Red Jacket Mine's Lincoln Barr: 'The '90s Took the Hump Right Out of Rock, I'm Afraid'

Red Jacket Mine joins 70 other Seattle bands at SW's Reverb Local Music Festival on Saturday, October 8. They play the Tractor at 3 p.m.
This post is part of the special Reverb Questionnaire series in which we ask local bands to discuss the legacy of the Seattle music explosion of 1991, as well as the class of 2011.

SW: What do you think the legacy of the 1991 grunge explosion is for the Seattle scene?

Red Jacket Mine's Lincoln Barr: Well, most of the characters are still kicking around and playing in bands - many of them quite good - so that's one legacy. Pick up a VCR at Value Village, pop in your long-neglected copy of Hype!, and see how many folks you recognize from the previous night's show at the Sunset.

Do you hear many influences of the sound in today's bands?

While there seems to be an emphasis on kinder, gentler sounds right now, I think you can draw a pretty straight line (through Mr. Elliott Smith and host of pretenders) back to the '91 sound. The melodies and rhythms are decidedly white, for the most part, and 'feelings' are still the primary lyrical focus. The '90s took the hump right out of rock, I'm afraid.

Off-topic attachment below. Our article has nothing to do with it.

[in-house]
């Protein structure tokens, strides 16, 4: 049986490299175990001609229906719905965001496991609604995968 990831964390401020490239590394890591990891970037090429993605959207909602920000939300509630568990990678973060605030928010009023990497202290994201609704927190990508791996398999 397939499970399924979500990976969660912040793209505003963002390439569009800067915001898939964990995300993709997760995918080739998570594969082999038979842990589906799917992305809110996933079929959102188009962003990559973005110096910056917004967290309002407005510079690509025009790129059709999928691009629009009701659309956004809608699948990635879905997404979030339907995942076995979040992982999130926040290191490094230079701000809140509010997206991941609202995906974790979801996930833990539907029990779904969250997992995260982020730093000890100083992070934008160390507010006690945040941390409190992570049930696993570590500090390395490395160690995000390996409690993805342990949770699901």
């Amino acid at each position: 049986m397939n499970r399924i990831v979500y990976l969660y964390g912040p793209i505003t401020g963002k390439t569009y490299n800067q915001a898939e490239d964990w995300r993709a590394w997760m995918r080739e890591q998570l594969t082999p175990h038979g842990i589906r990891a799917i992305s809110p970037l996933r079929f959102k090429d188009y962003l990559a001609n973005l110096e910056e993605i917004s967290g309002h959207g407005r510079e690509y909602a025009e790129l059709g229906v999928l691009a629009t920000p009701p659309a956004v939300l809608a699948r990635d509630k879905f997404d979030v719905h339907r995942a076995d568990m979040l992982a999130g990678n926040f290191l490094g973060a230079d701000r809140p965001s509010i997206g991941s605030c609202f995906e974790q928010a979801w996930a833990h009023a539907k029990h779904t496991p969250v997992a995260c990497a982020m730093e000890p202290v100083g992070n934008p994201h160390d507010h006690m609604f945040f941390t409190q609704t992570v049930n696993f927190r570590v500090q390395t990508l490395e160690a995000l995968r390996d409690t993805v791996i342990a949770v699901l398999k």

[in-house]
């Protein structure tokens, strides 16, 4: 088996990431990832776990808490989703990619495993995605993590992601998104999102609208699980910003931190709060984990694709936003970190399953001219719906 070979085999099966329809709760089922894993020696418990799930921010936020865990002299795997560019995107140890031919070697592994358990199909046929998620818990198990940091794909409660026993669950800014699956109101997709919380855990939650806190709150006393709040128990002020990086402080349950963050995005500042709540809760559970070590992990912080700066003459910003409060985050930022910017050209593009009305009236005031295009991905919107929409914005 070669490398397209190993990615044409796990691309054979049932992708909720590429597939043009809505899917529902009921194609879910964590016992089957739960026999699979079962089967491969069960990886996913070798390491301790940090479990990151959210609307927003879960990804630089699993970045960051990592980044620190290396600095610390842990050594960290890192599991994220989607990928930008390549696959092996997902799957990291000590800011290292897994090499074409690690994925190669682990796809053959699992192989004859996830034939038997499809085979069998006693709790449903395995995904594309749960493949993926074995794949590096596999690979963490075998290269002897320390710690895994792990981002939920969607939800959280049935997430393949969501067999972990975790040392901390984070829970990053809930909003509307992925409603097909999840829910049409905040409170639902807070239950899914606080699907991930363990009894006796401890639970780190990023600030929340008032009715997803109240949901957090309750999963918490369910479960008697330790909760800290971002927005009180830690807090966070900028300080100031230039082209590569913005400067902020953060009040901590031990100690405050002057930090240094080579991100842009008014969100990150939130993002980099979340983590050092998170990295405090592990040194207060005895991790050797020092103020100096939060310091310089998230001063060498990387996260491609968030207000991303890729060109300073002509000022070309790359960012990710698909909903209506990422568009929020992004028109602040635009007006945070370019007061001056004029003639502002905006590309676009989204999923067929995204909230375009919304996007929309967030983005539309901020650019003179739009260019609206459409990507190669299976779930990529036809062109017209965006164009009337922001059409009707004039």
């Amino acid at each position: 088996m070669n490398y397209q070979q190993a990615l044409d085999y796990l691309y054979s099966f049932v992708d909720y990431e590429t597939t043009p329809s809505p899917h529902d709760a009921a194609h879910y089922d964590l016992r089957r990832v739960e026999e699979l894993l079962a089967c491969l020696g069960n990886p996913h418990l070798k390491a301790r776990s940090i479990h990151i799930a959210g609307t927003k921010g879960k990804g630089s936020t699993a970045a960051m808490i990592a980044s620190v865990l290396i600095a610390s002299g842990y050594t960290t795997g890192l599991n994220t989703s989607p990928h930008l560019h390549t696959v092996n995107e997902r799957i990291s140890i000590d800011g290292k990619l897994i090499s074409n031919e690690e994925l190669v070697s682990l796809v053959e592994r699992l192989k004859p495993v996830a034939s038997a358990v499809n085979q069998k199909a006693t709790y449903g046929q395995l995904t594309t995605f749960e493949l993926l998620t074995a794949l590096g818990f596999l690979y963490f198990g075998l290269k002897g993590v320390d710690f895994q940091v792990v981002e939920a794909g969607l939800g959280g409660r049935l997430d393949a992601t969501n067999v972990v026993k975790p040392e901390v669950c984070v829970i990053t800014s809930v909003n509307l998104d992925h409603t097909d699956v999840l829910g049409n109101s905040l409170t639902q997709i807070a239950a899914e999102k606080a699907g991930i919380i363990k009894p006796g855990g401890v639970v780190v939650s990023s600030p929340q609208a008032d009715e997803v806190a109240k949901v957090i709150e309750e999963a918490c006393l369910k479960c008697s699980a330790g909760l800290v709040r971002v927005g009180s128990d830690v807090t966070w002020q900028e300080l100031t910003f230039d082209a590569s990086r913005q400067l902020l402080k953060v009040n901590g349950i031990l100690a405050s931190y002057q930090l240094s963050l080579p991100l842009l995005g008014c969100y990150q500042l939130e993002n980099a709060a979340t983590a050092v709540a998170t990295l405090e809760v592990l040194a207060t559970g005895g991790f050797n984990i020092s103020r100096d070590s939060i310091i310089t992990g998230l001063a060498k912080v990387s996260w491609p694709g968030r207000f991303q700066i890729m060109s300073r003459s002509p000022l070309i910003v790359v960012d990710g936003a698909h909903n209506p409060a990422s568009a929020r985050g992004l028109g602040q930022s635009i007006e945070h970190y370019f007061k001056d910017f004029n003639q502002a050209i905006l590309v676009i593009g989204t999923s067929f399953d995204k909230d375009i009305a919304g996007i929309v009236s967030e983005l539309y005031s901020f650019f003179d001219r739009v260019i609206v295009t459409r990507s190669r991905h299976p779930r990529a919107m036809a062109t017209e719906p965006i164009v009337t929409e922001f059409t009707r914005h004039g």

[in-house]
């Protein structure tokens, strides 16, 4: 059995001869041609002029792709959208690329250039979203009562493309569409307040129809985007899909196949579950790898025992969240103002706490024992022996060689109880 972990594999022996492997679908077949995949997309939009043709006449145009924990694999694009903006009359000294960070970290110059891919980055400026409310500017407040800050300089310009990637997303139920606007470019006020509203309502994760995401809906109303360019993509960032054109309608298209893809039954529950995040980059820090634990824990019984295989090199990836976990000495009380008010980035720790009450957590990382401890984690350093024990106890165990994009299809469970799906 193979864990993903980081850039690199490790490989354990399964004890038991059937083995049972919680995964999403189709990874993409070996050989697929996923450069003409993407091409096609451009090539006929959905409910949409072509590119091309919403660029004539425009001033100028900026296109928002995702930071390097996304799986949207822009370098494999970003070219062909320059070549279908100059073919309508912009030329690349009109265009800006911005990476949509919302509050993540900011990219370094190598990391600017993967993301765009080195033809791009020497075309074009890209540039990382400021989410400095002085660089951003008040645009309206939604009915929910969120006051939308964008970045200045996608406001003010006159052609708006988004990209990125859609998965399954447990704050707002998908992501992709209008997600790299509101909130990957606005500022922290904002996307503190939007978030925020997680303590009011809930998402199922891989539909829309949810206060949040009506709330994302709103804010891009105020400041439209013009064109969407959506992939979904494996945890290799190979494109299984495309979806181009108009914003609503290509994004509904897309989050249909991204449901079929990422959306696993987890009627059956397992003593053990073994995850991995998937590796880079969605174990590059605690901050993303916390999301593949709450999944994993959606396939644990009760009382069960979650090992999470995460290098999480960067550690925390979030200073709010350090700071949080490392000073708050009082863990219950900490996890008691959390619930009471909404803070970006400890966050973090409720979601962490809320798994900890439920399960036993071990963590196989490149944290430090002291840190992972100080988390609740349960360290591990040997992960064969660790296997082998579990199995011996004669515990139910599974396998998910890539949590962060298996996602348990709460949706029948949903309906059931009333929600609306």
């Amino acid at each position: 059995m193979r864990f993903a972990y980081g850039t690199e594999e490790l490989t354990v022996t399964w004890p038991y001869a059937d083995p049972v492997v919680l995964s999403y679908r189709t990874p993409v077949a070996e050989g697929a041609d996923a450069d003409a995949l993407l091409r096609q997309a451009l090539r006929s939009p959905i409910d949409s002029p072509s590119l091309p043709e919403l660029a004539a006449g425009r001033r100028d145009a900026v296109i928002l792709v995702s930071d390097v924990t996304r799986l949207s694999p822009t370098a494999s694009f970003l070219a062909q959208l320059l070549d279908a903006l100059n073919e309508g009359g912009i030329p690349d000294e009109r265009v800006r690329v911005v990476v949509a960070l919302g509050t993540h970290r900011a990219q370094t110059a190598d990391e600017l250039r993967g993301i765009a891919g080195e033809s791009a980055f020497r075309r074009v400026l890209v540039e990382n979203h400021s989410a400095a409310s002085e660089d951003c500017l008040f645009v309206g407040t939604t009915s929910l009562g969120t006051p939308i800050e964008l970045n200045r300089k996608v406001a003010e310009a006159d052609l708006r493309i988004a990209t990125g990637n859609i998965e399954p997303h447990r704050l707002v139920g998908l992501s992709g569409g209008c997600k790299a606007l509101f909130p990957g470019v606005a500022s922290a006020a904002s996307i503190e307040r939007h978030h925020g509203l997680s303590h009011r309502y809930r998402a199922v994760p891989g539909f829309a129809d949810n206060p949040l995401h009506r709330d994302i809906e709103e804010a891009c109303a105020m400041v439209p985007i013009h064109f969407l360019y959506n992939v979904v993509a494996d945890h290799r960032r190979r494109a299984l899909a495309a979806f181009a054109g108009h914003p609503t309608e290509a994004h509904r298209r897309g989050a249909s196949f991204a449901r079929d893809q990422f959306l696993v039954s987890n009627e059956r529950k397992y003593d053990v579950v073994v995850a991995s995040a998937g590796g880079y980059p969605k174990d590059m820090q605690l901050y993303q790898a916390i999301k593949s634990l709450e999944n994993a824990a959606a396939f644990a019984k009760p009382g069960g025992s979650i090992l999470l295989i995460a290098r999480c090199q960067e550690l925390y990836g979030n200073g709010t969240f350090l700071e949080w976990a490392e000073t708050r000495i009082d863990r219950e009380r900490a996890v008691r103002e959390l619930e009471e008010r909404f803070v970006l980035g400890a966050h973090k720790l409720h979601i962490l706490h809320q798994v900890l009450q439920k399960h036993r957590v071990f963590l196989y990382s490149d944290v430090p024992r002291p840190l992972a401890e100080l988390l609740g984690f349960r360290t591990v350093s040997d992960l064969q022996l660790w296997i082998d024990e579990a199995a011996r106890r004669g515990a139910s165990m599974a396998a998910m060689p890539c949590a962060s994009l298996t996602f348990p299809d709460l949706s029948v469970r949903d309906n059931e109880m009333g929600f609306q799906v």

In what ways are your band influenced by the 1991 sound?

We try to ignore music made after 1982 or so. I've heard that listening to too much music made during your lifetime will make you go blind, and I'm not about to take that chance.

How do you describe the Seattle sound today?

Anything goes. Lots of great music being made in every genre imaginable. That doesn't necessarily mean anyone will come to see you, but I'd bet there were some quiet nights at the Vogue back in '91, too.

What were you doing on October 8, 1991

Stealing my parents' Marvin Gaye's Greatest Hits tape for a recess listening session at Millersville Elementary School. I was in third grade. My classmates were confused. Little has changed.

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